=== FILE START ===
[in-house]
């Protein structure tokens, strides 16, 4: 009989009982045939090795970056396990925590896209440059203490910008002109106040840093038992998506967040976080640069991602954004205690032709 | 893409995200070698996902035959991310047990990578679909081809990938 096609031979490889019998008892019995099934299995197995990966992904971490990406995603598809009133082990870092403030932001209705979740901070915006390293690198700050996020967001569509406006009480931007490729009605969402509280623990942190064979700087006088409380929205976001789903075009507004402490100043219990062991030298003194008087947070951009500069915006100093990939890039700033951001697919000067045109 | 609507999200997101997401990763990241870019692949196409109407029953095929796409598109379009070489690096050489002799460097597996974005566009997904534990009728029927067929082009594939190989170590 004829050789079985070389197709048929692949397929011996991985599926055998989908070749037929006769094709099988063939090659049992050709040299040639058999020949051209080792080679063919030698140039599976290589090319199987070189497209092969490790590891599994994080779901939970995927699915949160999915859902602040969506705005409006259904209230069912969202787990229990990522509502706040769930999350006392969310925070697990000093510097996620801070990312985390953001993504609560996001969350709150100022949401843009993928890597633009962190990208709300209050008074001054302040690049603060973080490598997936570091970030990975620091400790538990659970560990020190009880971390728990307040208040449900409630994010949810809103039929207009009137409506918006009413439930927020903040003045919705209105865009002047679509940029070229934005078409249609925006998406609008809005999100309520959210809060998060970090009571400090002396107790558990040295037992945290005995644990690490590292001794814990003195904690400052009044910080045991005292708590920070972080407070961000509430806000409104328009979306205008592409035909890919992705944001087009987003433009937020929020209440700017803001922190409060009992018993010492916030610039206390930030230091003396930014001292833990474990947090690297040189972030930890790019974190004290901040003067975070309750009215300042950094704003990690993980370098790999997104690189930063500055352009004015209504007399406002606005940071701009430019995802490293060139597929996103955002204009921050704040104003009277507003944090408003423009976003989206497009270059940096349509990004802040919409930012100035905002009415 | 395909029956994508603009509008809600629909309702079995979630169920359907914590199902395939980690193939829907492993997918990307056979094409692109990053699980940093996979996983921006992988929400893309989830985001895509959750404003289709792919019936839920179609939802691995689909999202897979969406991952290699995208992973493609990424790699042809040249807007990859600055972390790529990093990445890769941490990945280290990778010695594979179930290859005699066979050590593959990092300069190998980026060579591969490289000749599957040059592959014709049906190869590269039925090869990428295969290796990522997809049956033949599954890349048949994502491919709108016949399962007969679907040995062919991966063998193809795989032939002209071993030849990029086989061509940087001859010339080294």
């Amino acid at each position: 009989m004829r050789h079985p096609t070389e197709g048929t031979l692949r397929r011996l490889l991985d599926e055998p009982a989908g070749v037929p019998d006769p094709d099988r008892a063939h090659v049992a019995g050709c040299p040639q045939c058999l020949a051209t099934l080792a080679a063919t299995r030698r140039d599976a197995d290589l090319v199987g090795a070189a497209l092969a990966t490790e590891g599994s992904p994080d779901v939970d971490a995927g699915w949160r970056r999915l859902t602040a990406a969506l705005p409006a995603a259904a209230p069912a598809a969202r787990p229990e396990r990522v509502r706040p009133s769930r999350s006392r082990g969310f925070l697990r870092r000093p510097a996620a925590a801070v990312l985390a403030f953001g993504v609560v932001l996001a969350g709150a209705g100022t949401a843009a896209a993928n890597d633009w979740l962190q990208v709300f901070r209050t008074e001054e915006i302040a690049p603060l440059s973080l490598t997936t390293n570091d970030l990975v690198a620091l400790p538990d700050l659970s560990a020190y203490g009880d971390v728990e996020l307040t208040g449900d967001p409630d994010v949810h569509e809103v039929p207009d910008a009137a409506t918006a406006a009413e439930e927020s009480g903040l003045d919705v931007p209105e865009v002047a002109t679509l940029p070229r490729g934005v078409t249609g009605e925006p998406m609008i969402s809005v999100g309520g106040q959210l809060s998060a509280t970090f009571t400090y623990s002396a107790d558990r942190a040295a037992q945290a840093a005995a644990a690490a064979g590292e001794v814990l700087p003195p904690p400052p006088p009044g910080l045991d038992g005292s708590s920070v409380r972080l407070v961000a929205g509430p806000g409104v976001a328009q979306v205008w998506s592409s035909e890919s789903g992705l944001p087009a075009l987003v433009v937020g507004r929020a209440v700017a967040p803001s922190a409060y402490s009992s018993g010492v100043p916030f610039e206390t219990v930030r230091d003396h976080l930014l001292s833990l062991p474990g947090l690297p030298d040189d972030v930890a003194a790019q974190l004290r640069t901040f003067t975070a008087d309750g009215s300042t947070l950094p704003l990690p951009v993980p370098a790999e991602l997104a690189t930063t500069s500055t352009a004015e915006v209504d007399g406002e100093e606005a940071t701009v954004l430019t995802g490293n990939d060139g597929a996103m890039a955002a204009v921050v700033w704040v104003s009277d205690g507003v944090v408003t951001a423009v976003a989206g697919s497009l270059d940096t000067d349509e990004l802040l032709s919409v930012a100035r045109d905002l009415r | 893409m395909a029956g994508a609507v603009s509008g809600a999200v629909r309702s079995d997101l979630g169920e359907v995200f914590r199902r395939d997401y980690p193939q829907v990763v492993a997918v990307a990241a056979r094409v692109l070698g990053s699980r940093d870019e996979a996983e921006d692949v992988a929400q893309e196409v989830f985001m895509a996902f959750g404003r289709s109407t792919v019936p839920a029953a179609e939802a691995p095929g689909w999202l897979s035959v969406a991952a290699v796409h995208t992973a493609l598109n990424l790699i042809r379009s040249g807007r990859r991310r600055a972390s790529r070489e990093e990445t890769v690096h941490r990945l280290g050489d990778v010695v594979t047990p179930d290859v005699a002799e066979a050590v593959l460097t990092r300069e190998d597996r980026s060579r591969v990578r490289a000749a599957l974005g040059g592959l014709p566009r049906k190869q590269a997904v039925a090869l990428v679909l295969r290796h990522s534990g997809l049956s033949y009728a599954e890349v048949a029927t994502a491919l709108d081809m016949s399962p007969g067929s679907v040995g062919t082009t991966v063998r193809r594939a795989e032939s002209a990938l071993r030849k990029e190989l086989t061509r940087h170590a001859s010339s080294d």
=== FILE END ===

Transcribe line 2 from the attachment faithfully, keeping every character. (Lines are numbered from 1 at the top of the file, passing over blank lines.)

């Protein structure tokens, strides 16, 4: 009989009982045939090795970056396990925590896209440059203490910008002109106040840093038992998506967040976080640069991602954004205690032709 | 893409995200070698996902035959991310047990990578679909081809990938 096609031979490889019998008892019995099934299995197995990966992904971490990406995603598809009133082990870092403030932001209705979740901070915006390293690198700050996020967001569509406006009480931007490729009605969402509280623990942190064979700087006088409380929205976001789903075009507004402490100043219990062991030298003194008087947070951009500069915006100093990939890039700033951001697919000067045109 | 609507999200997101997401990763990241870019692949196409109407029953095929796409598109379009070489690096050489002799460097597996974005566009997904534990009728029927067929082009594939190989170590 004829050789079985070389197709048929692949397929011996991985599926055998989908070749037929006769094709099988063939090659049992050709040299040639058999020949051209080792080679063919030698140039599976290589090319199987070189497209092969490790590891599994994080779901939970995927699915949160999915859902602040969506705005409006259904209230069912969202787990229990990522509502706040769930999350006392969310925070697990000093510097996620801070990312985390953001993504609560996001969350709150100022949401843009993928890597633009962190990208709300209050008074001054302040690049603060973080490598997936570091970030990975620091400790538990659970560990020190009880971390728990307040208040449900409630994010949810809103039929207009009137409506918006009413439930927020903040003045919705209105865009002047679509940029070229934005078409249609925006998406609008809005999100309520959210809060998060970090009571400090002396107790558990040295037992945290005995644990690490590292001794814990003195904690400052009044910080045991005292708590920070972080407070961000509430806000409104328009979306205008592409035909890919992705944001087009987003433009937020929020209440700017803001922190409060009992018993010492916030610039206390930030230091003396930014001292833990474990947090690297040189972030930890790019974190004290901040003067975070309750009215300042950094704003990690993980370098790999997104690189930063500055352009004015209504007399406002606005940071701009430019995802490293060139597929996103955002204009921050704040104003009277507003944090408003423009976003989206497009270059940096349509990004802040919409930012100035905002009415 | 395909029956994508603009509008809600629909309702079995979630169920359907914590199902395939980690193939829907492993997918990307056979094409692109990053699980940093996979996983921006992988929400893309989830985001895509959750404003289709792919019936839920179609939802691995689909999202897979969406991952290699995208992973493609990424790699042809040249807007990859600055972390790529990093990445890769941490990945280290990778010695594979179930290859005699066979050590593959990092300069190998980026060579591969490289000749599957040059592959014709049906190869590269039925090869990428295969290796990522997809049956033949599954890349048949994502491919709108016949399962007969679907040995062919991966063998193809795989032939002209071993030849990029086989061509940087001859010339080294």